This is a traditional Irish sean-nós song. A woman by the name of Máire Ní Chlochartaigh wrote this song while she was on her death bed. She was married to Taimín Bán Ó Conghaile of Leitir Calaidh but she wanted to be buried in her own place, Muighinis (near Carna, Co Galway). But the weather was so bad for three days after her death that it wasn’t possible to make the boat trip to Muighinis and she was buried in Leitir Calaidh instead.
“Sarah recorded this song and its English translation – on one of the cassett tapes that accompanied my book “Blas Meala/A Sip from the Honey-Pot” (Irish Academic Press, 1985). It is the same recording that is included on the present tape. The version is a composite one, incorporating details from several different sources. – The only piece of information I have to add to what I wrote about the song in “Blas Meala” concerns the flag which Máire Ní Chlochartaigh wished to have flown on the boat which was to bring her body to Muighinis; according to Séamus Ó Dúbháin (from Ard Mór, Cill Chiaráin) the flag was one which he used to wave at boats passing by her home in Leitir Calaidh.”
Amhrán Mhuighinse was written by a woman on her death bed. The woman had been born and raised in Mhuighinse, near Carna in County Galway. When she married, she moved to a place six miles away to where her husband was from. She leaves us in no doubt of her loyalty to her husband and children, but as death approached, she asked the family to bury her in Mhuighinse where she was from, she specified how she wanted to be laid out, and made arrangements for her coffin to be brought there by boat.
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I’m currently writing an essay on this song (Irish folklore, song and storytelling is one of my fields of study), and came across some info I thought you might appreciate.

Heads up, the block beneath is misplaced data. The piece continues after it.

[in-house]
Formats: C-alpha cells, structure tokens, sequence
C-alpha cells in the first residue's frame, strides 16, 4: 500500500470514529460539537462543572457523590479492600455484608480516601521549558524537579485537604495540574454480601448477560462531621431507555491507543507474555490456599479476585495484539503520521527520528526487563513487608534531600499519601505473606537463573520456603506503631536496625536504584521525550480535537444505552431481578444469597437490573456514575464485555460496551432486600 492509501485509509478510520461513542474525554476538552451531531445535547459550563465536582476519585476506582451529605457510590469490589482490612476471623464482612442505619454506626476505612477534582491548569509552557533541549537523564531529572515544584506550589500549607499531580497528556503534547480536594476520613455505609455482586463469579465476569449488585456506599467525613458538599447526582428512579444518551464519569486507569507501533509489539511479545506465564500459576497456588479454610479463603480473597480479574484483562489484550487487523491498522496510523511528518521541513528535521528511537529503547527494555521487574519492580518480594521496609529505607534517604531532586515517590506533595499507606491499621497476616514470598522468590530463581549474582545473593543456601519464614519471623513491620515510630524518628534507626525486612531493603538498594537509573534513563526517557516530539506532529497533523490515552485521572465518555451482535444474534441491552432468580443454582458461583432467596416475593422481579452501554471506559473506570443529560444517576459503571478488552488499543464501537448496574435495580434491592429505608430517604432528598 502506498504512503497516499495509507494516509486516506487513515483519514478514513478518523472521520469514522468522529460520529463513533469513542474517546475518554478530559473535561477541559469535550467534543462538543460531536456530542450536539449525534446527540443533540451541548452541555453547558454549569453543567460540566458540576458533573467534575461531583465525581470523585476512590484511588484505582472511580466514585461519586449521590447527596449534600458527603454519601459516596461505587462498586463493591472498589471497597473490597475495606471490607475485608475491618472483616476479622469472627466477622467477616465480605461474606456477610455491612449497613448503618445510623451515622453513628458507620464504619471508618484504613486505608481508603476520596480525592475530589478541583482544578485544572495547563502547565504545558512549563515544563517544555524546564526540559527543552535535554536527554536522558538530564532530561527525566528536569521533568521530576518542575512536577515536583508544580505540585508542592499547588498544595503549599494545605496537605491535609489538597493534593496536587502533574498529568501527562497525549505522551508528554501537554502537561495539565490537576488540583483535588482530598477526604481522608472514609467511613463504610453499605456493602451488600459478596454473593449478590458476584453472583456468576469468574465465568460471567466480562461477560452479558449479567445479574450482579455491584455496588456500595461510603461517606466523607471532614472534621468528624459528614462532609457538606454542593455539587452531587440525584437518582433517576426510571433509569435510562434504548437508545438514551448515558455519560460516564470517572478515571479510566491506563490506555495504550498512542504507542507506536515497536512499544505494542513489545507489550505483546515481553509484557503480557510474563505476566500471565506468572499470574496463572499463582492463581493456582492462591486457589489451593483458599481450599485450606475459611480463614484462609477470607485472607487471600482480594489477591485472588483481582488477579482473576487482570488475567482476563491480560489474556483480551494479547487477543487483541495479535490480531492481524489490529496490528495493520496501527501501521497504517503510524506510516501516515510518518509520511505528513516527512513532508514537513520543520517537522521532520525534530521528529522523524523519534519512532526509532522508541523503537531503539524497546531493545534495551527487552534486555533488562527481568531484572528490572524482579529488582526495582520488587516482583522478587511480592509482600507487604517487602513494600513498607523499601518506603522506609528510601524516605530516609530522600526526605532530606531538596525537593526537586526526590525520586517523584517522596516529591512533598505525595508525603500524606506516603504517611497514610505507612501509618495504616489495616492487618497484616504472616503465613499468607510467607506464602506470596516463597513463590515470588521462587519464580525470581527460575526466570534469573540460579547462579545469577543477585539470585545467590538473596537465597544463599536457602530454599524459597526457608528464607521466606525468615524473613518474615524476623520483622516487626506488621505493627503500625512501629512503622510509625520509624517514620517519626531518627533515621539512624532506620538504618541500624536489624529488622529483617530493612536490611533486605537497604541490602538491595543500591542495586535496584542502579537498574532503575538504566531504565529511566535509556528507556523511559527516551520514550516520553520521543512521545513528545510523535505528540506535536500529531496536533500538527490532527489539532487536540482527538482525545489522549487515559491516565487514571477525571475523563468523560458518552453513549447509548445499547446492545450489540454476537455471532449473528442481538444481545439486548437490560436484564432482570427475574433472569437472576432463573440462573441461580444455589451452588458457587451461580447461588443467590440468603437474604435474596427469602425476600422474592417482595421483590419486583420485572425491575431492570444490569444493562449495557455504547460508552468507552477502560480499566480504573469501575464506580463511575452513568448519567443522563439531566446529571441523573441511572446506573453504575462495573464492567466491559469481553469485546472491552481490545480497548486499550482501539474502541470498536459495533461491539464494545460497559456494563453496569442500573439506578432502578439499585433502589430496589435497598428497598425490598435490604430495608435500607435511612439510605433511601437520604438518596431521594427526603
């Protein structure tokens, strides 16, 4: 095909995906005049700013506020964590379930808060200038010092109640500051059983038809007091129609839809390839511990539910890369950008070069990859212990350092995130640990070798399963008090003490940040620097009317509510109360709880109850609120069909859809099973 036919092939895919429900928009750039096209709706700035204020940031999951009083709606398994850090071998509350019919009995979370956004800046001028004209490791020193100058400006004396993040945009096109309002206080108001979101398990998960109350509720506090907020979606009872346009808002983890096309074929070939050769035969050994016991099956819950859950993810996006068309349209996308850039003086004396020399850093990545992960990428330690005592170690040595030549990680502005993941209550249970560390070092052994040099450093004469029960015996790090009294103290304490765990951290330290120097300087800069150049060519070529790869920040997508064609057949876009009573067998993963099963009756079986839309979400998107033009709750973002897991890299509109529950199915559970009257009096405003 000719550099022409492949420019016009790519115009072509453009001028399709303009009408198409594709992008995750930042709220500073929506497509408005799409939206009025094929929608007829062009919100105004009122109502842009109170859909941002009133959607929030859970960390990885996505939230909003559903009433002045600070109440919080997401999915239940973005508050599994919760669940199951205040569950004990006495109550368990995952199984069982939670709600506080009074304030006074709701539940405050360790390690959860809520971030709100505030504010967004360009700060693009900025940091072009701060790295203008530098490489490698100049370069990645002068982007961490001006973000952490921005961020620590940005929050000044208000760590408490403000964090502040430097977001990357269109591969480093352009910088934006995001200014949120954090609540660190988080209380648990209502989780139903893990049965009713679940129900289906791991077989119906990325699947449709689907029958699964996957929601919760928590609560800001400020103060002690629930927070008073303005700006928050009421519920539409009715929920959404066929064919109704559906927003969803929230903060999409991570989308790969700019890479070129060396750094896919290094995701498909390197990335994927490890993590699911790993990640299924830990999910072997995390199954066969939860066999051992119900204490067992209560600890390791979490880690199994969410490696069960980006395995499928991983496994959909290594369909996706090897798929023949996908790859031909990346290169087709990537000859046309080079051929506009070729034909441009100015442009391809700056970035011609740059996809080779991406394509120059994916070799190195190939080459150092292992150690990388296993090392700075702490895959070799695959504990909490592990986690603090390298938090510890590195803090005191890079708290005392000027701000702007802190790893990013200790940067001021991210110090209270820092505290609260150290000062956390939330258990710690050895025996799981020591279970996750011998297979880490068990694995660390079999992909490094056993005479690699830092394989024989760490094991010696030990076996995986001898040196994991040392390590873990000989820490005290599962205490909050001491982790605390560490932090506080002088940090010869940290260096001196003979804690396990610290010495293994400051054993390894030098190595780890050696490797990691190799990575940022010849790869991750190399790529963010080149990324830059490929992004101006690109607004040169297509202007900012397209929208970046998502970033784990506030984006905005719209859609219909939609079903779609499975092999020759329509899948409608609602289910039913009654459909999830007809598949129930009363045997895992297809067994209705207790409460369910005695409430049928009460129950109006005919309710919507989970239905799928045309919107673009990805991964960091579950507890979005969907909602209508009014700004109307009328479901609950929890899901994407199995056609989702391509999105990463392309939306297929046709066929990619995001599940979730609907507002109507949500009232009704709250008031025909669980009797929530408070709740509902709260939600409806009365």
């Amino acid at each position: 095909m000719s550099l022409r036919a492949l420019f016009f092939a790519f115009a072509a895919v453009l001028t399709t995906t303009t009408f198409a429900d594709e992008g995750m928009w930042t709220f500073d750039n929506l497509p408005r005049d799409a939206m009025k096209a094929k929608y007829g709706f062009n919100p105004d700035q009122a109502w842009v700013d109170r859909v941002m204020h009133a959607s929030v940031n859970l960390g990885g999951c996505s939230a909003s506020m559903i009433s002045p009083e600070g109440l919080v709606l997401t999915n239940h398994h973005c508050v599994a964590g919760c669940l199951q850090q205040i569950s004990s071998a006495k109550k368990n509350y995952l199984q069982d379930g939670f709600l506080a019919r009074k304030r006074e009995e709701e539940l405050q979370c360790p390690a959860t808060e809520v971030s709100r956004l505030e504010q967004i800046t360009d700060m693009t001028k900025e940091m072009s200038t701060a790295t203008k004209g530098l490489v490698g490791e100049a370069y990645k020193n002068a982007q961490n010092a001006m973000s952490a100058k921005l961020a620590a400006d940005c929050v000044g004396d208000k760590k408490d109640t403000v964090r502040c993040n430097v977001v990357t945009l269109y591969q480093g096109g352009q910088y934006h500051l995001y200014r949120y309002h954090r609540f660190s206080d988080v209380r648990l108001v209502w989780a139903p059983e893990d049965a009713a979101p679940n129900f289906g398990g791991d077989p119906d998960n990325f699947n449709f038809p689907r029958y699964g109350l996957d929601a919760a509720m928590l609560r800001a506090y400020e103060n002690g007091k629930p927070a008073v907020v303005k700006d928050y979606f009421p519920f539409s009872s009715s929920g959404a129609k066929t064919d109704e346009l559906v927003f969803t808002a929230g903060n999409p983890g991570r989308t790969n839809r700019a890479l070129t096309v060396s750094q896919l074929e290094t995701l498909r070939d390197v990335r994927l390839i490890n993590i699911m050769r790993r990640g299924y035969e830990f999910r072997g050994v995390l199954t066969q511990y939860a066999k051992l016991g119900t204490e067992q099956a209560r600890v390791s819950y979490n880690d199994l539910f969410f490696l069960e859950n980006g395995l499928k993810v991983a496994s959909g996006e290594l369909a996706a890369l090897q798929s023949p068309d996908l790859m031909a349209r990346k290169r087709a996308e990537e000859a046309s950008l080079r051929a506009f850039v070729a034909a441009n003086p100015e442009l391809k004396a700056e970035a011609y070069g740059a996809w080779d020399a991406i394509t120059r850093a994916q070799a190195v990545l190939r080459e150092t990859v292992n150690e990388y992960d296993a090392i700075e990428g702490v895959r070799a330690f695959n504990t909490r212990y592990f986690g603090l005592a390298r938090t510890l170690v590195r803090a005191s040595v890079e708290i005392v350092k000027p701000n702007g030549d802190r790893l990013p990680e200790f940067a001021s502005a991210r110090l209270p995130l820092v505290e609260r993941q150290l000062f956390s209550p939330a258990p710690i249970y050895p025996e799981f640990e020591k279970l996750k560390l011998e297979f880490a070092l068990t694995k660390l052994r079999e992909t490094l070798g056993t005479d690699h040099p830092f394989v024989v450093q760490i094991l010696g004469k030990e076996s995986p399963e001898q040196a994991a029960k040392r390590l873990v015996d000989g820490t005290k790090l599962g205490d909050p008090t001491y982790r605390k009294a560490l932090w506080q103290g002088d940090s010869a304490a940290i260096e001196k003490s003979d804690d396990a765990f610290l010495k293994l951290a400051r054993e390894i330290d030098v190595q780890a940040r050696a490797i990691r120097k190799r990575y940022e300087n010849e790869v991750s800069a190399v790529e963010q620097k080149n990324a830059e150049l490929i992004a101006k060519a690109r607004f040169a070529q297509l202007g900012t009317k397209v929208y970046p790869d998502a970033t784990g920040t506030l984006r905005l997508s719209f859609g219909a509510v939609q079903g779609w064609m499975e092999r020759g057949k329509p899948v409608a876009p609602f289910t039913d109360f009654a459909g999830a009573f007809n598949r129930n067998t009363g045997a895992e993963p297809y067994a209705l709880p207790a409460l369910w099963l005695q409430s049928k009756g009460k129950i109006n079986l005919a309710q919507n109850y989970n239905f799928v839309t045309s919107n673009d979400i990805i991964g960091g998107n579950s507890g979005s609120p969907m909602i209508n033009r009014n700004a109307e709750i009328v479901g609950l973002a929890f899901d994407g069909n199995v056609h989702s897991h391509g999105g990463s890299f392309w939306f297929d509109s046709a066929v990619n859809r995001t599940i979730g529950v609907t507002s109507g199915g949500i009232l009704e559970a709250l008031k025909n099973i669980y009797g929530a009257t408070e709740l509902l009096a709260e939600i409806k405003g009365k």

Unusually for this type of song, the composer is known, her maiden name was Mairín Ní Chlochartaigh, her married name Máirín Uí Chonghaile (as she married Taimín Bán Ó Conghaile – so the Taimín Bán mentioned in the song doesnt translate as ‘fair Taimín’ but as his actual name.
It is said she composed it on her deathbed, as she wished to be buried on Mweenish Island instead of Leitir Caladh, the townland into which she married 6 miles away. Allegedly her cousin promised her that he would see her wish fulfilled, and that she would be brought home to be buried however there was a vicious storm at sea for 3 days after her death, and seeing as we bury our dead quickly in Ireland, she was interred in Leitir Caladh.
If you can read Irish or know someone who can you’ll find this info in Leabhar Mór na nAmhrán published by Cló Iar Chonnacht.
If I were three leagues out at sea
Or in the mountains far from the land
Is no living thing to accompany me there
But fern green and heather,
The snow being blown down on me
Is the wind clearing it off me,
I am having a conversation with my fair Taimín
And the night would not feel so long.
Dear Mary, what shall I do,
This winter is getting cold,
Dear Mary, what will this house do
And those who are in it?
Were you not young, my dear,
When you went away during the good times,
In the times when the cuckoo sang its song
And all the green foliage was growing.
If my children are in my home
The night when I die
They will hold my wake lovingly
For three nights and three days;
There'll be lovely clay pipes for me,
And well-filled kegs,
There'll be three young women from the mountains
To keen for me on the boards.
And cut my coffin out for me
From top-notch bright boards,
If Seán Ó hEidhin is in Muighinis
Have it made by his hand;
Let my cap with my ribbon in it
Be in there placed prettily on my head,
Have Paidín Mór bring me to Muighinis
Or the day will go wrong.
As I'm going west past Sandy Isle
Let the flag be on the mast,
Don't put me in Letir Caladh
As my people are not there
But carry me west to Muighinis
Where they'll mourn me loudly,
There'll be light on the sandhills
I'll not suffer lonliness there.